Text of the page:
Business owners who filed for a credit that has not yet been received and have not sought the advice of a qualified attorney should immediately have their claim reviewed by a qualified attorney who is familiar with the ERC eligibility requirements. This is of particular importance for those who may have relied on a promoter or other third party to file their claim to consider whether to withdraw their claim. We echo the advice of the Commissioner copied from the May 25th warning stating:
Eligible employers who need help claiming the credit should work with a trusted tax professional; the IRS urges people not to rely on the advice of those soliciting these credits. Promoters who are marketing this ultimately have a vested interest in making money; in many cases they are not looking out for the best interests of those applying. Don’t apply unless you believe you are legitimately qualified for this credit. Details about the credit are available on IRS.gov, and again a trusted tax professional – not someone promoting the credit – can provide critical professional advice on the ERC.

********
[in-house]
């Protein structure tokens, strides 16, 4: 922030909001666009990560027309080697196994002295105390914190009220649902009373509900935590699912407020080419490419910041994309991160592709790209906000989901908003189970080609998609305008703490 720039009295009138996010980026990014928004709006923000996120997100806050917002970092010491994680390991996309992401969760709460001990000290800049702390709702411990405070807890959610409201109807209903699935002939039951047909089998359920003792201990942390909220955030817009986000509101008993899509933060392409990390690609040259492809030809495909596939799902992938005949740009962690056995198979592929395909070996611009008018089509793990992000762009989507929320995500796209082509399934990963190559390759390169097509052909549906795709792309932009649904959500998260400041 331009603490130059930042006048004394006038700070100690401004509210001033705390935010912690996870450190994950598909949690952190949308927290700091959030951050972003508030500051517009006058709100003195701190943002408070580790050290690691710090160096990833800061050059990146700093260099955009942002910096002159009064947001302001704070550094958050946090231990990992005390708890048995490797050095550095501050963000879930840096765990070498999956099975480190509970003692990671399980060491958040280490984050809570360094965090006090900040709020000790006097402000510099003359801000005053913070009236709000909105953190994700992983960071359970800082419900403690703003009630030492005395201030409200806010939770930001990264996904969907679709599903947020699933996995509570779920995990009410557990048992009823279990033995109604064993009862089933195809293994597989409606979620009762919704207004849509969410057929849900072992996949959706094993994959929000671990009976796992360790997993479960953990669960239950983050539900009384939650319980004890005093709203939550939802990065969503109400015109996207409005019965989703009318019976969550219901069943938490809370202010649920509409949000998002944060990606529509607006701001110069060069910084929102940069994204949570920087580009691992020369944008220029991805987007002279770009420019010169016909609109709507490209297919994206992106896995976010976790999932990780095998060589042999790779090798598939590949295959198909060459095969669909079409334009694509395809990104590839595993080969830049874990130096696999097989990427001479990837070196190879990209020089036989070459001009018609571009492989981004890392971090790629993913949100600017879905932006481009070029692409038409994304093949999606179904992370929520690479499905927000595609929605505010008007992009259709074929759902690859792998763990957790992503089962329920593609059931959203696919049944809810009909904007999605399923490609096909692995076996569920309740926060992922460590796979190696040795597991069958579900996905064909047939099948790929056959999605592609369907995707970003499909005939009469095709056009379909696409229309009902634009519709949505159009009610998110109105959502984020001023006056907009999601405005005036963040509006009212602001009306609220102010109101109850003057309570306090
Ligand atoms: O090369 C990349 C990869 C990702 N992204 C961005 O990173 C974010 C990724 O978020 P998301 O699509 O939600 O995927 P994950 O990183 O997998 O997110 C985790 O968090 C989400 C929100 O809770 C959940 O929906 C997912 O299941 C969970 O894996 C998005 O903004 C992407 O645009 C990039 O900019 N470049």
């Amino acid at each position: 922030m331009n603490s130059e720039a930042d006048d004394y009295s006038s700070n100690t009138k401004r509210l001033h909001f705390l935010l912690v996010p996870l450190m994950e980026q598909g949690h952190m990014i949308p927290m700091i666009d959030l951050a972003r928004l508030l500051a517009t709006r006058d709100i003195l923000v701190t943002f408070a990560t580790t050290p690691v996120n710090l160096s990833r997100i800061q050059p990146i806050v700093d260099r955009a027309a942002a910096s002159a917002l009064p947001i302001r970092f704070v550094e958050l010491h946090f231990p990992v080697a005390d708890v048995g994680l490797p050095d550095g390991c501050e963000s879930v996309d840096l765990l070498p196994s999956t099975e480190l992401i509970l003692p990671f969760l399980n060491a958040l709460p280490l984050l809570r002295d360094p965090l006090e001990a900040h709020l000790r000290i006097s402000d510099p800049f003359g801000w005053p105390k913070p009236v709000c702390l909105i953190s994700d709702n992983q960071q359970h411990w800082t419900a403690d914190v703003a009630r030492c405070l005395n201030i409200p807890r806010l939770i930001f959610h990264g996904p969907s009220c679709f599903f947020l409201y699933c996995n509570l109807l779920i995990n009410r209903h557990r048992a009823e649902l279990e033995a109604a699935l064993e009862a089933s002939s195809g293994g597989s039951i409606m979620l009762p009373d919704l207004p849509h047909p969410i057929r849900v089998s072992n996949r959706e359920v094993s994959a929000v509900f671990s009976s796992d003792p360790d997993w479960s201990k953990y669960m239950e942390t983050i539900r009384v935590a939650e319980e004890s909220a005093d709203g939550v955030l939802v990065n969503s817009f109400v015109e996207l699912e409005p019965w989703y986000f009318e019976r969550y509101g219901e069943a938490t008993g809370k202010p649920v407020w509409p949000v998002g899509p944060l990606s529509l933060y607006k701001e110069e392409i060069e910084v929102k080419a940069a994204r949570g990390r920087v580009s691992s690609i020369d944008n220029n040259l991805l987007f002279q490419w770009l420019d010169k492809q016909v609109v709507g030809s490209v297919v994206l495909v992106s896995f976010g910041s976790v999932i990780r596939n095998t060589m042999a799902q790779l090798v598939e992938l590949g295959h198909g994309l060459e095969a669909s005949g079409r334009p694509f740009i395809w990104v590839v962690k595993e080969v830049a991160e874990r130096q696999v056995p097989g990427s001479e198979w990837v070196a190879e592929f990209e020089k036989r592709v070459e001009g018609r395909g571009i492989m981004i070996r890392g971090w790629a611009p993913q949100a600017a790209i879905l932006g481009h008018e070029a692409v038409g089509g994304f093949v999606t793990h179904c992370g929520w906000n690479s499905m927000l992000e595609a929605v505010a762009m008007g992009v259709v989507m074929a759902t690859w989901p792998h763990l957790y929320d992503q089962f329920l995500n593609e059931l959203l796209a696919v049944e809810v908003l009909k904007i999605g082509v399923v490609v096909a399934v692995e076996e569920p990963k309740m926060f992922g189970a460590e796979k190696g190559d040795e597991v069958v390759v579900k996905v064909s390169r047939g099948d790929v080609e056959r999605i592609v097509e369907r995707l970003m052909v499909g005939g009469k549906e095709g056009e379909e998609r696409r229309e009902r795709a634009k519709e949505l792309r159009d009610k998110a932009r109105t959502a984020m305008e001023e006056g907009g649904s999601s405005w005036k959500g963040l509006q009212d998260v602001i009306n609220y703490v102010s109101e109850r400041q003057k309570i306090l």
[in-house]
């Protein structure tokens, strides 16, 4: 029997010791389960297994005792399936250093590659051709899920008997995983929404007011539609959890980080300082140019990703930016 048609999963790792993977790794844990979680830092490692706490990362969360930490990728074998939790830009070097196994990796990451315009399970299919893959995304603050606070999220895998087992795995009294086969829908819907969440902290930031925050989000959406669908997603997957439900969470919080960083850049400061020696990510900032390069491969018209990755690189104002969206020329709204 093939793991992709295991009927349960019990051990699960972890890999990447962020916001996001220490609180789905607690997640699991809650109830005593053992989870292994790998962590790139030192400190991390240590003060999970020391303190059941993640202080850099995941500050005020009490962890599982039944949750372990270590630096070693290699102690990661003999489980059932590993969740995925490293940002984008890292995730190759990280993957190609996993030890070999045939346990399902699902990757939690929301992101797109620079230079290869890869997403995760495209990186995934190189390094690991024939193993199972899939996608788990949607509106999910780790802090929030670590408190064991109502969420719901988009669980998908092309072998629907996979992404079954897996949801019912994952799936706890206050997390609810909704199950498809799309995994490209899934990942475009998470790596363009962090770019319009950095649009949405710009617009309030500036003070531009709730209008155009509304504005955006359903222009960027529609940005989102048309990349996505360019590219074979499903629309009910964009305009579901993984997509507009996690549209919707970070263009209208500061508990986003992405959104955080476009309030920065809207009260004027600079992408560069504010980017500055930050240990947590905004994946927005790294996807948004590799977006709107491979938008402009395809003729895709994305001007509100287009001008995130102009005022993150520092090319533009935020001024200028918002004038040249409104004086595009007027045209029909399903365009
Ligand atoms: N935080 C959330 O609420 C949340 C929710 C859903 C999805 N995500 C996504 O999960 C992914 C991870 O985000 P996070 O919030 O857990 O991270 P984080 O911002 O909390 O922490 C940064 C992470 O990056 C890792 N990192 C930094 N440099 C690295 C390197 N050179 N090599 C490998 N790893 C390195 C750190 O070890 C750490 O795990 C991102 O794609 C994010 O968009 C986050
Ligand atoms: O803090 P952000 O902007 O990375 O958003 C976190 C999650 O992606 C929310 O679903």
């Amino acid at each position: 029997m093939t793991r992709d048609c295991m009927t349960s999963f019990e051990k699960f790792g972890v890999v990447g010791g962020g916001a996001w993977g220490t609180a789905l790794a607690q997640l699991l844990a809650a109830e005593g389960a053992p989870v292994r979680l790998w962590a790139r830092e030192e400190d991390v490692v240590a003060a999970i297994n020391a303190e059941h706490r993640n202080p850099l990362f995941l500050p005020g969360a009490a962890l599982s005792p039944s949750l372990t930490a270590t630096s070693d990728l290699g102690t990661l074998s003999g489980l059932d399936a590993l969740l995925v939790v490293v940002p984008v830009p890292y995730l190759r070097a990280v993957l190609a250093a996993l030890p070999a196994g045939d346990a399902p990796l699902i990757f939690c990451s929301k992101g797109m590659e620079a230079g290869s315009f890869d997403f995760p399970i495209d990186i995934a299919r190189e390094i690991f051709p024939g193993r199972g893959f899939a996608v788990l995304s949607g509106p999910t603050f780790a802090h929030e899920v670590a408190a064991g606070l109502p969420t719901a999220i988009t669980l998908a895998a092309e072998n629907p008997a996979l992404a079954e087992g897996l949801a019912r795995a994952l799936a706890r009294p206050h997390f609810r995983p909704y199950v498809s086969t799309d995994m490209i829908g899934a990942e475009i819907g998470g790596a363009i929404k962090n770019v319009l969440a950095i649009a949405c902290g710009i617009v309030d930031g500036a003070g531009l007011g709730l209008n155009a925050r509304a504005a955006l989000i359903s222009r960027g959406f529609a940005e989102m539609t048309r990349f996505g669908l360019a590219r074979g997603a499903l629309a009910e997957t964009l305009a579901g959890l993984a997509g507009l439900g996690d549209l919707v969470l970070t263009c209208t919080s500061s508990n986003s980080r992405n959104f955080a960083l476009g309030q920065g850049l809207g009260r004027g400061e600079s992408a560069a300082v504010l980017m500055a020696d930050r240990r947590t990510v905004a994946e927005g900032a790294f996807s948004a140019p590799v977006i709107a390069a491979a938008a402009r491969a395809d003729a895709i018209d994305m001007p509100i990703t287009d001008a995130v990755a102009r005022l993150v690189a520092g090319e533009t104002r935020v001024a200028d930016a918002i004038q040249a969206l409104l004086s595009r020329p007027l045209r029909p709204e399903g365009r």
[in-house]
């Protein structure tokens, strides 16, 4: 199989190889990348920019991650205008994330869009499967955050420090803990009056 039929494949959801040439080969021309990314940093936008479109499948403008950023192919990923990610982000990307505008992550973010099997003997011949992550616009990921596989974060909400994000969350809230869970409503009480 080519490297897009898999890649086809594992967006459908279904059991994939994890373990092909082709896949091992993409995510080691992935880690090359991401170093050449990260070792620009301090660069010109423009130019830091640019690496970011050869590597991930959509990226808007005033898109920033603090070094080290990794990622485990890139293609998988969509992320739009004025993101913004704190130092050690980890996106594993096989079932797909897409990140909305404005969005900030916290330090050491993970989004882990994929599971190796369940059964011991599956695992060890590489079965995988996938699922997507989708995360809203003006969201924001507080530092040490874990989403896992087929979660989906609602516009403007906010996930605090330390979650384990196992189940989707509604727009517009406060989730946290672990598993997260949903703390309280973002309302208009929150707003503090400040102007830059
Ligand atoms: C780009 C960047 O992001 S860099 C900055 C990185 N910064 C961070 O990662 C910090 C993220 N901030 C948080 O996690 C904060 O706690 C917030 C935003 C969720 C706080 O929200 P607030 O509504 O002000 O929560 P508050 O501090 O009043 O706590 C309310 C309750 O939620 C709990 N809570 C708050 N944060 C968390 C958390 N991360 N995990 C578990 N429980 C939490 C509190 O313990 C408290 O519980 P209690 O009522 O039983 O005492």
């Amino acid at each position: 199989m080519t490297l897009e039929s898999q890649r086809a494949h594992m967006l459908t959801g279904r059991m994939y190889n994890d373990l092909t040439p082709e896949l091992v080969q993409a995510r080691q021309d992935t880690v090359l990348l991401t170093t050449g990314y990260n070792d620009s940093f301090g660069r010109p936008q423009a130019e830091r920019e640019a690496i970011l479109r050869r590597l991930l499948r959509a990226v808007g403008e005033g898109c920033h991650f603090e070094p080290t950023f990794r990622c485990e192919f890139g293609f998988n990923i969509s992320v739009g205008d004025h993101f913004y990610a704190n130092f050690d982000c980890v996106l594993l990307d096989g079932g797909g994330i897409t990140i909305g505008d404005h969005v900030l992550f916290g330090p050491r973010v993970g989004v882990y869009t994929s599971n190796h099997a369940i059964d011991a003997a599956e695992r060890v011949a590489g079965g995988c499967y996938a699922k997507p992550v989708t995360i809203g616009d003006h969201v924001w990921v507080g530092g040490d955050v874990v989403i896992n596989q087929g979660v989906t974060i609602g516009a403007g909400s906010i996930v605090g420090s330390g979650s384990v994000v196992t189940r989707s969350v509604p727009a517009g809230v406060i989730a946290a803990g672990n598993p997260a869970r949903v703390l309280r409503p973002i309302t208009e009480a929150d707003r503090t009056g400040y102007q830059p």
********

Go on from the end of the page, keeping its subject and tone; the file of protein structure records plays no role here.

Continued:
Taxpayers who receive a refund via the ERC are ineligible. They must repay the credit received along with any possible penalties and interest and additionally may be subject to criminal charges. It is noteworthy that the Announcement outlining the withdrawal process and FAQs related to the withdrawal process specifically state that if a withdrawal request is accepted, the claim will be treated as if it was never filed, and the IRS will not impose any penalties or interest. That being said, the IRS also stated withdrawing a fraudulent claim will not exempt the taxpayer from potential criminal investigation and prosecution if the taxpayer willfully filed a fraudulent ERC claim or assisted or conspired in such conduct.